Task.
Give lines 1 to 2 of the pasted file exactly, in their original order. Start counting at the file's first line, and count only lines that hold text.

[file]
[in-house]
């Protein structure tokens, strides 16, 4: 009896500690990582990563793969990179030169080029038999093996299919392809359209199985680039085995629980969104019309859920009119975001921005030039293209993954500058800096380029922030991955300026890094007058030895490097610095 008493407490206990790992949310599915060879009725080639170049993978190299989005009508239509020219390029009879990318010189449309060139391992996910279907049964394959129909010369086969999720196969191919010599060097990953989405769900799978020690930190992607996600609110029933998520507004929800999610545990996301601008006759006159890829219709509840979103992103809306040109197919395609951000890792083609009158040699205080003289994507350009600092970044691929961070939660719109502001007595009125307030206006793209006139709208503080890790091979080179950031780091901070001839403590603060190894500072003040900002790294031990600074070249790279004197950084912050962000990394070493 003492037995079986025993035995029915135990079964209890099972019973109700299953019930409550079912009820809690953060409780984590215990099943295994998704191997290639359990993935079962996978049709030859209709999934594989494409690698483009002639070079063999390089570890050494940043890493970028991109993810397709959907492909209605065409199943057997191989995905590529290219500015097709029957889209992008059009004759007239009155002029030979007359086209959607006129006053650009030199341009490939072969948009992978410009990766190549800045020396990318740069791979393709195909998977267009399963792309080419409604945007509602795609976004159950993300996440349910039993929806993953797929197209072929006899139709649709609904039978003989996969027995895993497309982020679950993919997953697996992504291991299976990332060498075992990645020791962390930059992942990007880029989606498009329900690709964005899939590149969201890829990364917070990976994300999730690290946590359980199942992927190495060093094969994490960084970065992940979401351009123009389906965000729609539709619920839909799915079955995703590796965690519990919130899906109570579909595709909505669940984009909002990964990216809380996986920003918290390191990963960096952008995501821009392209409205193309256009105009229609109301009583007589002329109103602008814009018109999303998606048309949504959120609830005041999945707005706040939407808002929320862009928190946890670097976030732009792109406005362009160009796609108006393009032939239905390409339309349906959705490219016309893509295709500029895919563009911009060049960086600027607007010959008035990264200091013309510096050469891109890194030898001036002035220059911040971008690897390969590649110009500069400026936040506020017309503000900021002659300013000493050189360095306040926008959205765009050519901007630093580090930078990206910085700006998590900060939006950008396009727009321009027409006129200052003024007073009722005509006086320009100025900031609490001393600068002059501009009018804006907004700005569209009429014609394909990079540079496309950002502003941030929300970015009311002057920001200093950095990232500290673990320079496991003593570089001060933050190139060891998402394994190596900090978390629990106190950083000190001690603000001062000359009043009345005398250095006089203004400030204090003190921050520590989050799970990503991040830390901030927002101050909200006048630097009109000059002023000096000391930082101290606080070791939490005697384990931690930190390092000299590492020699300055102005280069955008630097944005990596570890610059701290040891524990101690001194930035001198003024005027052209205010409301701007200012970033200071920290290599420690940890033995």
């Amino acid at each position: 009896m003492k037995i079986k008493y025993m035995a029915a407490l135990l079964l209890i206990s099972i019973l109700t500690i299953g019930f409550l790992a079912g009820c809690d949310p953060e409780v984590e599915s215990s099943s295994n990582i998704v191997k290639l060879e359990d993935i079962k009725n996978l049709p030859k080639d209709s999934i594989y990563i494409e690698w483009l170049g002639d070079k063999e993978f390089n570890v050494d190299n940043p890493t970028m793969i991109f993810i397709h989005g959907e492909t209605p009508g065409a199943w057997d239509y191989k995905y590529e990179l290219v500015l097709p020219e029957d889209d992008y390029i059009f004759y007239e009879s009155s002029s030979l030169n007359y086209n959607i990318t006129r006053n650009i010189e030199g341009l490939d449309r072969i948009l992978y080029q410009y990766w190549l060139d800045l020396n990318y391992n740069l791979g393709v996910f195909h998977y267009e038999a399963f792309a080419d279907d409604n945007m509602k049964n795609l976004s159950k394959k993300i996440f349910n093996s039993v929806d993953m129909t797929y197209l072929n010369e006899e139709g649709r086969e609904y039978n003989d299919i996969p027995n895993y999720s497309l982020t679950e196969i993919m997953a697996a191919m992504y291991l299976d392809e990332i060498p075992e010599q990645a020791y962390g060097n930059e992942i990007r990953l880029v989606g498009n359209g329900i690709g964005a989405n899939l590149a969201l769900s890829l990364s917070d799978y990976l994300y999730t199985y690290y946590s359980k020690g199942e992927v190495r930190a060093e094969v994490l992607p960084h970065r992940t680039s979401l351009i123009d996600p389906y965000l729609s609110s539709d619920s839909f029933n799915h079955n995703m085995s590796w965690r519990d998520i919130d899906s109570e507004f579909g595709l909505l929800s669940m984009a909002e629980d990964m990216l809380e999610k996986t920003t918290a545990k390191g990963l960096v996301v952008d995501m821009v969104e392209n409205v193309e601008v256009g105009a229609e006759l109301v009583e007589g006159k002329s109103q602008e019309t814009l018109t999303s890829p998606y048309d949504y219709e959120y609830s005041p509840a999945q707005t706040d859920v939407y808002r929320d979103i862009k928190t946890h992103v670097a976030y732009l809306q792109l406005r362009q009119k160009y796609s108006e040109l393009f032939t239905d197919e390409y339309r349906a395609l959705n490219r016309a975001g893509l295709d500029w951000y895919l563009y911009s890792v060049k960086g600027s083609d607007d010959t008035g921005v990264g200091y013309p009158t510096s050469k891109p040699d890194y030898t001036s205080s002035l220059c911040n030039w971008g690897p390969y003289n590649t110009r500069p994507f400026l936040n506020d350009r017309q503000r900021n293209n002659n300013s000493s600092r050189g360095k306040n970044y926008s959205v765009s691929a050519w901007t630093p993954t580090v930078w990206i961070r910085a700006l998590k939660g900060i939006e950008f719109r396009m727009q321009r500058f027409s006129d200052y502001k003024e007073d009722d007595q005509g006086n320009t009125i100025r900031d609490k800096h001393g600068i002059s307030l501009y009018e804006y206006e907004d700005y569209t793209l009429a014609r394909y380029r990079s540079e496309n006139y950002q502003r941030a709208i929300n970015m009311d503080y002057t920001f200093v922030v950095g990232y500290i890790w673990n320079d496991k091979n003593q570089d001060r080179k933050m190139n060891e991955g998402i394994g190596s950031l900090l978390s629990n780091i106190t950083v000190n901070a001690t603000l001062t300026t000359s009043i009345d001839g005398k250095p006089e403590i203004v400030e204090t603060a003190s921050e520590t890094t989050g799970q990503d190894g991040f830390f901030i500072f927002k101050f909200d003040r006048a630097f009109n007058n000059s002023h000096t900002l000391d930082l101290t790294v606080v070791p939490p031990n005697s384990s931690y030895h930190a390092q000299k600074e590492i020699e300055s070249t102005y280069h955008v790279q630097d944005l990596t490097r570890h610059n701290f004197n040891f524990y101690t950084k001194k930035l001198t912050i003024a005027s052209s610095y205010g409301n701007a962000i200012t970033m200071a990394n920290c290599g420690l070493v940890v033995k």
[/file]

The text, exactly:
[in-house]
């Protein structure tokens, strides 16, 4: 009896500690990582990563793969990179030169080029038999093996299919392809359209199985680039085995629980969104019309859920009119975001921005030039293209993954500058800096380029922030991955300026890094007058030895490097610095 008493407490206990790992949310599915060879009725080639170049993978190299989005009508239509020219390029009879990318010189449309060139391992996910279907049964394959129909010369086969999720196969191919010599060097990953989405769900799978020690930190992607996600609110029933998520507004929800999610545990996301601008006759006159890829219709509840979103992103809306040109197919395609951000890792083609009158040699205080003289994507350009600092970044691929961070939660719109502001007595009125307030206006793209006139709208503080890790091979080179950031780091901070001839403590603060190894500072003040900002790294031990600074070249790279004197950084912050962000990394070493 003492037995079986025993035995029915135990079964209890099972019973109700299953019930409550079912009820809690953060409780984590215990099943295994998704191997290639359990993935079962996978049709030859209709999934594989494409690698483009002639070079063999390089570890050494940043890493970028991109993810397709959907492909209605065409199943057997191989995905590529290219500015097709029957889209992008059009004759007239009155002029030979007359086209959607006129006053650009030199341009490939072969948009992978410009990766190549800045020396990318740069791979393709195909998977267009399963792309080419409604945007509602795609976004159950993300996440349910039993929806993953797929197209072929006899139709649709609904039978003989996969027995895993497309982020679950993919997953697996992504291991299976990332060498075992990645020791962390930059992942990007880029989606498009329900690709964005899939590149969201890829990364917070990976994300999730690290946590359980199942992927190495060093094969994490960084970065992940979401351009123009389906965000729609539709619920839909799915079955995703590796965690519990919130899906109570579909595709909505669940984009909002990964990216809380996986920003918290390191990963960096952008995501821009392209409205193309256009105009229609109301009583007589002329109103602008814009018109999303998606048309949504959120609830005041999945707005706040939407808002929320862009928190946890670097976030732009792109406005362009160009796609108006393009032939239905390409339309349906959705490219016309893509295709500029895919563009911009060049960086600027607007010959008035990264200091013309510096050469891109890194030898001036002035220059911040971008690897390969590649110009500069400026936040506020017309503000900021002659300013000493050189360095306040926008959205765009050519901007630093580090930078990206910085700006998590900060939006950008396009727009321009027409006129200052003024007073009722005509006086320009100025900031609490001393600068002059501009009018804006907004700005569209009429014609394909990079540079496309950002502003941030929300970015009311002057920001200093950095990232500290673990320079496991003593570089001060933050190139060891998402394994190596900090978390629990106190950083000190001690603000001062000359009043009345005398250095006089203004400030204090003190921050520590989050799970990503991040830390901030927002101050909200006048630097009109000059002023000096000391930082101290606080070791939490005697384990931690930190390092000299590492020699300055102005280069955008630097944005990596570890610059701290040891524990101690001194930035001198003024005027052209205010409301701007200012970033200071920290290599420690940890033995």